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As I stated in my initial blog about the top 9 Sales Productivity Tools, the Probability Scorecard is like the yard markers on a football field.  The yard markers give you a clear, definitive look at how much ground has to be covered before you score points; or in the case of defense, how much ground you have left to defend.

An effective Sales Probability Scorecard tells you almost exactly how much ground you have to cover and the likelihood of closing a specific opportunity.

You may already use a tool or system like this in your sales environment that is meant to track, collect, manage, and create movement in your sales pipeline. It may provide forecasting, and (supposedly) increase sales.  But if the sales enablement tool you are using isn’t built around specific criteria, activities and a milestone-centric sales process, your predictive capabilities and forecasting are no better than looking into a crystal ball.

The milestone-centric sales process breaks down the step-by-step accomplishments required to effectively create, qualify and close business. Normally, salespeople check off the major items on their checklists accomplished in the sales process—like uncovering a compelling reason or “pain”.  An effective probability scorecard tool provides the salesperson with a list of secondary objectives that must be accomplished. Here is an example of the first step identified in our Effective Selling System and the required secondary objectives:

Uncovering Compelling Reasons (to move, change, buy)

  • Compelling reasons are: “have to fix” problems, rather than “want to fix” problems.
  • The result of not making a change has been monetized
  • There is a “personal” reason why the problem has to be fixed
  • The incumbent has been unable to solve the problem and the prospect can/is willing to change providers

Checking off those secondary items gives the salesperson, and the sales manager, a more complete picture of what was actually accomplished and what is left to be done. If those secondary items cannot be accomplished, everyone now has a much clearer view of the “real” opportunity, or lack thereof.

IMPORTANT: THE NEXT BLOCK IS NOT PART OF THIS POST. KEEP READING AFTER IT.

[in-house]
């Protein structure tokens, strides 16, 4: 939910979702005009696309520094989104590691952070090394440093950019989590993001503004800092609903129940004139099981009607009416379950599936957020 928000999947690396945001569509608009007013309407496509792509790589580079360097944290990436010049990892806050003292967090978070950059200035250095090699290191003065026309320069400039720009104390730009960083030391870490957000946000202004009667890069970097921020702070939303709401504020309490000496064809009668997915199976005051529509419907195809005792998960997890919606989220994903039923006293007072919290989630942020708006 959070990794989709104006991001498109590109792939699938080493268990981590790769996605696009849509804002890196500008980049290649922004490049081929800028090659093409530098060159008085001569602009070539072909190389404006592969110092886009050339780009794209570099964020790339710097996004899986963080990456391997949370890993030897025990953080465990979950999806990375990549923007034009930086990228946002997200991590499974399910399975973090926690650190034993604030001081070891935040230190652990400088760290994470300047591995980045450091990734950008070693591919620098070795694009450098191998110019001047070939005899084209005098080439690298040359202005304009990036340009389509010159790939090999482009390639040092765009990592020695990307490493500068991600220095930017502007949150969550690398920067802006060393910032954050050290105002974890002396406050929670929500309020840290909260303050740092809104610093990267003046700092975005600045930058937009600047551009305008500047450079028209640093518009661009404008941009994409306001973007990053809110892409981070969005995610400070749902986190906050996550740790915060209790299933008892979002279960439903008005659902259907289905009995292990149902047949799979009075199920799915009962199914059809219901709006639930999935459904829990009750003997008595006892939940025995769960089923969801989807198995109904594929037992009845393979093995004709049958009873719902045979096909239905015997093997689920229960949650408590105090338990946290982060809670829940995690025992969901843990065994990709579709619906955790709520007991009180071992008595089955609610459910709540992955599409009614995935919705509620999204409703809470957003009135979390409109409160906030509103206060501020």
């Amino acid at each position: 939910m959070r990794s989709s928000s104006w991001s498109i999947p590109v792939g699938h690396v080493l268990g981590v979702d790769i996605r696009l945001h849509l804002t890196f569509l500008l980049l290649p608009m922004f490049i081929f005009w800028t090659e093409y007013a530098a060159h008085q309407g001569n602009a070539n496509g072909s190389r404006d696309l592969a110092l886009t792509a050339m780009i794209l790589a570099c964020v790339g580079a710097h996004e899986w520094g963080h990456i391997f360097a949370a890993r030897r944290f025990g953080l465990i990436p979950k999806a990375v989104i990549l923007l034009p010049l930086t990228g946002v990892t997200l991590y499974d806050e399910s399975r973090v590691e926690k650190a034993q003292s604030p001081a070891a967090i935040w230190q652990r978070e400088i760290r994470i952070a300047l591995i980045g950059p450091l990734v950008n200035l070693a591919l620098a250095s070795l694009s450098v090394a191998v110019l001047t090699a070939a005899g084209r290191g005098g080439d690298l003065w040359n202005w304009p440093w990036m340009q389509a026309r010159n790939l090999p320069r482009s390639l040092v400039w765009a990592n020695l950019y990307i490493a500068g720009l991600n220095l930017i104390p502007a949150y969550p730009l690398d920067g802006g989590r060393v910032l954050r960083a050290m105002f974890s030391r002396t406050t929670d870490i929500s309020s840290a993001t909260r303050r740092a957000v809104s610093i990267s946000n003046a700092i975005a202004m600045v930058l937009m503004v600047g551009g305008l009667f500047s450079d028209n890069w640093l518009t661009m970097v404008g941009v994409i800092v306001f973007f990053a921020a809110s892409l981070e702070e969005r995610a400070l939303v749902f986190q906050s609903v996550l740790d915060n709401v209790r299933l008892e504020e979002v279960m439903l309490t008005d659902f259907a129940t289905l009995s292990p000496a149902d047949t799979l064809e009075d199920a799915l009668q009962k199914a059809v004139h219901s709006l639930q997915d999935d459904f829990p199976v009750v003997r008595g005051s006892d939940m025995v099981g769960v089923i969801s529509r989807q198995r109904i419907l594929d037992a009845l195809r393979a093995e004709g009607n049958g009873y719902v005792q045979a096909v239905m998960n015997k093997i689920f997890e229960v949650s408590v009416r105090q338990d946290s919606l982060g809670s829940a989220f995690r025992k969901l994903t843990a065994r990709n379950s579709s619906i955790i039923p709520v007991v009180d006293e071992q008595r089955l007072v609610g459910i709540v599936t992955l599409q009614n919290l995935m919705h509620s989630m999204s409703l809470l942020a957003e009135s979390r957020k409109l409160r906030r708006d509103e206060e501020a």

The salesperson now knows what they need to find out from the prospect to make it a more closeable deal. This also allows for more intentional coaching on the part of the sales manager to help their salesperson develop into a more consultative seller.

In order to accomplish this, your Sales Probability Scorecard should:

  • Establish the factors important to qualify the prospect (can be industry specific)
  • Identify the most important or predictive factors
  • Have a baseline for what a "closeable opportunity" is (i.e. 70% score is considered closeable)

To find out more about the Sales Probability Scorecard and other tools we offer, visit our Sales Productivity Tools resource below:

Sales Productivity Tools

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Topics: Sales Training, hiring sales people, Sales Coaching, increase sales, consultative selling, sales effectiveness training, banking sales training, professional sales training, consultative sales coaching, corporate sales training

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    About our Blog

    Founder and CLO Tony Cole has been working with financial firms for more than 25 years to help them close their sales opportunity gap.  He is a master at using science based data and finely honed coaching strategies to help build effective sales teams.  Don’t miss his weekly sales management blog insights.